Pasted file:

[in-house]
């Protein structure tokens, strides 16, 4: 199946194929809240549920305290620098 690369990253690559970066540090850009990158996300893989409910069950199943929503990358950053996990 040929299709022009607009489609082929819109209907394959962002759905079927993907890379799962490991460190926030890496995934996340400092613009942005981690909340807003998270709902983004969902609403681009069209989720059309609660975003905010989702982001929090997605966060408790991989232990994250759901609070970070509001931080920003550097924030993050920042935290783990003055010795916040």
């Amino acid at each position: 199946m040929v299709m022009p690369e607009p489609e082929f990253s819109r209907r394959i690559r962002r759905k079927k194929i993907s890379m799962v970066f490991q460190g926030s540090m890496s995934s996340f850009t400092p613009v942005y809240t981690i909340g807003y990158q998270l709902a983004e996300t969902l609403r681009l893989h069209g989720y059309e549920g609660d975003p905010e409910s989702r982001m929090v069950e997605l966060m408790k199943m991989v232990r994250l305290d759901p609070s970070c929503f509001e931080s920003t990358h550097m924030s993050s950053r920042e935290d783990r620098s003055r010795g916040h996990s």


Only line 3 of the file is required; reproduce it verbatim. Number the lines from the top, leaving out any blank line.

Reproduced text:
């Amino acid at each position: 199946m040929v299709m022009p690369e607009p489609e082929f990253s819109r209907r394959i690559r962002r759905k079927k194929i993907s890379m799962v970066f490991q460190g926030s540090m890496s995934s996340f850009t400092p613009v942005y809240t981690i909340g807003y990158q998270l709902a983004e996300t969902l609403r681009l893989h069209g989720y059309e549920g609660d975003p905010e409910s989702r982001m929090v069950e997605l966060m408790k199943m991989v232990r994250l305290d759901p609070s970070c929503f509001e931080s920003t990358h550097m924030s993050s950053r920042e935290d783990r620098s003055r010795g916040h996990s």